from a thirteenth book in late antiquity and tucked inside the front cover of the sixth. These eight leaves comprise a complete text, an independent treatise taken out of a book of collected essays." (p.10) The writings in these codices, dating back to the 2nd century AD, www.nag-hammadi.com comprised 52 mostly Gnostic (Gnosticism) tractates (treatise), were found in a single grave site. The contents of the coptic binding

; ref Category:Populated places in Qena Governorate cs:Rukopisy z Nag Hammádí The Gnostic tradition (Gnosticism) was a prolific source of apocryphal gospels. While these writings borrowed the characteristic poetic features of apocalyptic literature from Judaism, Gnostic sects largely insisted on allegorical interpretations based on a secret apostolic tradition. With them, these apocryphal books

from fragments of papyrus found at Oxyrhynchus in the 1890s. The '''Gospel According to Thomas''', commonly shortened to the '''Gospel of Thomas''', is a well preserved early Christian (early Christianity), non-canonical sayings-gospel (Logia) discovered near Nag Hammadi, Egypt, in December 1945, in one of a group of books known as the Nag Hammadi library. The Gospel of Thomas was found among a collection of fifty-two writings that included, in addition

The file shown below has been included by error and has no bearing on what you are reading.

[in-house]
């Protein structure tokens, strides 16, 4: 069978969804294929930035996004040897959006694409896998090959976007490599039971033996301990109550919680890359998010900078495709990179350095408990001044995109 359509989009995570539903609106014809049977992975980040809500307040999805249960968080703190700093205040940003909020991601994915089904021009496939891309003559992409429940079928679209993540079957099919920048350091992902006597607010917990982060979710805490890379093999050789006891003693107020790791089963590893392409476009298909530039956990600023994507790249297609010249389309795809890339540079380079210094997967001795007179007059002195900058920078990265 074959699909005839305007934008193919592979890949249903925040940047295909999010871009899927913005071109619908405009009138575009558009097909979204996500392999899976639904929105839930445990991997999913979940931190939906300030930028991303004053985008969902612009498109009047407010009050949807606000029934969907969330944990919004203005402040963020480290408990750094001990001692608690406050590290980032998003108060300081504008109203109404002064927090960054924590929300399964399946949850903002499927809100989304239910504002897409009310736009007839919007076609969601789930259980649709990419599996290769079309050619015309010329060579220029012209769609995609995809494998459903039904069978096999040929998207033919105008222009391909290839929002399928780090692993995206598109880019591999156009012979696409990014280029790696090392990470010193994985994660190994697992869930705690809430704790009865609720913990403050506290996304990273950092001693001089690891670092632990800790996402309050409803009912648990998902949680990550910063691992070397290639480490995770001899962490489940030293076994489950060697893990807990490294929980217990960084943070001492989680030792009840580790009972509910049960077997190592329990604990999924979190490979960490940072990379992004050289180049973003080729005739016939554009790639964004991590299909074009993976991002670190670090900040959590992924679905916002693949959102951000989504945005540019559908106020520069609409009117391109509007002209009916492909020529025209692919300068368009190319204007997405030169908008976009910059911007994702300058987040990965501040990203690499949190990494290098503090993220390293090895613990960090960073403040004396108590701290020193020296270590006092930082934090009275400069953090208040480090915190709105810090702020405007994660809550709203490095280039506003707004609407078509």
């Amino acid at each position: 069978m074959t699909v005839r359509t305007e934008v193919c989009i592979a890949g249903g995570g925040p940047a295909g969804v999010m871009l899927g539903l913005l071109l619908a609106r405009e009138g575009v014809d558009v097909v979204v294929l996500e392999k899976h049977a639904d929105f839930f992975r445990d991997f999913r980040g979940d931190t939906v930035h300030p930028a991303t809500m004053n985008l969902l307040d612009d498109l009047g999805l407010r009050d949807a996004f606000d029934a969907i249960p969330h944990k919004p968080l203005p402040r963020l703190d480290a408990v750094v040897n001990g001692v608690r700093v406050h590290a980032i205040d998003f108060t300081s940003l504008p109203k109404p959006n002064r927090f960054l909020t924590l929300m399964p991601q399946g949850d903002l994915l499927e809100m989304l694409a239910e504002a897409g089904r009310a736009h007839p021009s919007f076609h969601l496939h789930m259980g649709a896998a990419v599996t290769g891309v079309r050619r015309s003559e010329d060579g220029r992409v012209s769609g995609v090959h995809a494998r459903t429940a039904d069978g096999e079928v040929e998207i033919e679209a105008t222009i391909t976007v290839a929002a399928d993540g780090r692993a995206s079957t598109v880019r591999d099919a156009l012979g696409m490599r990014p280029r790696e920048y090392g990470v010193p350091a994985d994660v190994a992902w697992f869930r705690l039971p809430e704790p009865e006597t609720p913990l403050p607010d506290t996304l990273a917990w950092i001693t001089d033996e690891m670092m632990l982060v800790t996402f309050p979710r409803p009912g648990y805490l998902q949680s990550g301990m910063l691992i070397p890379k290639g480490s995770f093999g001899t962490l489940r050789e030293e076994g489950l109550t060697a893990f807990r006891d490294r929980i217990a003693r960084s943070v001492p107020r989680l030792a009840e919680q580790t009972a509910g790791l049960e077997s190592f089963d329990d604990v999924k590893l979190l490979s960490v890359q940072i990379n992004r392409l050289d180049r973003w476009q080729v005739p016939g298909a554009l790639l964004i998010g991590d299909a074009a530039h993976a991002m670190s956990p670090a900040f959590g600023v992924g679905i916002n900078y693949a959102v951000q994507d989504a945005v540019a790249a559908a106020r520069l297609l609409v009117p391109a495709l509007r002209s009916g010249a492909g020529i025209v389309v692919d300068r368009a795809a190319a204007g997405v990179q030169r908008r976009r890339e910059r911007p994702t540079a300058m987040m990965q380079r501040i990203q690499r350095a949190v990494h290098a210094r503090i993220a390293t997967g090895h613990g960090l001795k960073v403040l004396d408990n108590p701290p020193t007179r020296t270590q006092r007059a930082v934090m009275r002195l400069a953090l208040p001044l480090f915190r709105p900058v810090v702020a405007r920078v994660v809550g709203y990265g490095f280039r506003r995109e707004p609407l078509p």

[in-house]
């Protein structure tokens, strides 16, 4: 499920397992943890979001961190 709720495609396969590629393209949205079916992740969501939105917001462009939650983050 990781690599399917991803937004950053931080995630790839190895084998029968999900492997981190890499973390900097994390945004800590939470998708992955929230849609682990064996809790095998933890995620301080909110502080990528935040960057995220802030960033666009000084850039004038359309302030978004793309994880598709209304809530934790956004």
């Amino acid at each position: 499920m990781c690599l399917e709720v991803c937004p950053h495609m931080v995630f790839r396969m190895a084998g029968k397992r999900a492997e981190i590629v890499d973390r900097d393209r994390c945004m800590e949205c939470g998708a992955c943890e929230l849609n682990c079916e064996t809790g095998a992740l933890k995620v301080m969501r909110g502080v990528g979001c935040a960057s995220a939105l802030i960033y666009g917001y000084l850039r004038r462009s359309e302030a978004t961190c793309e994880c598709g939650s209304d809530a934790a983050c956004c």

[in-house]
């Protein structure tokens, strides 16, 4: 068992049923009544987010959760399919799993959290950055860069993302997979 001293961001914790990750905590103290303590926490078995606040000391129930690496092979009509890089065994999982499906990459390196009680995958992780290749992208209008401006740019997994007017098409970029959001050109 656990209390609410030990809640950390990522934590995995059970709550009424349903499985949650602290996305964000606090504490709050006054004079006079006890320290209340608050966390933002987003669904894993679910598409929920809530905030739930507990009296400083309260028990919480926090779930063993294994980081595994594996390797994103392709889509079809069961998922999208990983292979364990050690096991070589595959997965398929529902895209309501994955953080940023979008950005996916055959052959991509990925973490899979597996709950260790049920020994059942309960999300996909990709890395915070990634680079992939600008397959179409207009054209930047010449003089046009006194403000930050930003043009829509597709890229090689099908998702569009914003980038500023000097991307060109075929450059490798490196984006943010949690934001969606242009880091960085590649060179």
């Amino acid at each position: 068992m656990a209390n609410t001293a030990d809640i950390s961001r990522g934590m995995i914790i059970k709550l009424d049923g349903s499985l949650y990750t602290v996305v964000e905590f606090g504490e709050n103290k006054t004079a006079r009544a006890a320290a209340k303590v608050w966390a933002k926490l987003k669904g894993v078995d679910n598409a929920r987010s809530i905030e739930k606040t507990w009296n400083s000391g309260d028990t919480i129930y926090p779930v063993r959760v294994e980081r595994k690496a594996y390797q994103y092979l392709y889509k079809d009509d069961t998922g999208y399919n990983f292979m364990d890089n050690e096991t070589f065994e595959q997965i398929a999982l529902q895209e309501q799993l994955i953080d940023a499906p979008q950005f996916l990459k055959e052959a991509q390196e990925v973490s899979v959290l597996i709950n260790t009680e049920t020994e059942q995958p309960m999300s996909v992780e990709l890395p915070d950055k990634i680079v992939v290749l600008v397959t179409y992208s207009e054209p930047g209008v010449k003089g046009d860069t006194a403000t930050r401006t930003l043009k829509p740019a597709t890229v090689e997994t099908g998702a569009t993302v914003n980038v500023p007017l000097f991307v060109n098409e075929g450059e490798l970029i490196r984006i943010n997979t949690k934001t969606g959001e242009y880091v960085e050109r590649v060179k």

extraordinary

climate, like that of Egypt, papyrus is stable, formed as it is of highly rot-resistant cellulose; but storage in humid conditions can result in molds attacking and destroying the material. In European conditions, papyrus seems to have lasted only a matter of decades; a 200-year-old papyrus was considered extraordinary. Imported papyrus that was once commonplace in Greece and Italy has since deteriorated beyond repair, but papyrus is still being found in Egypt; extraordinary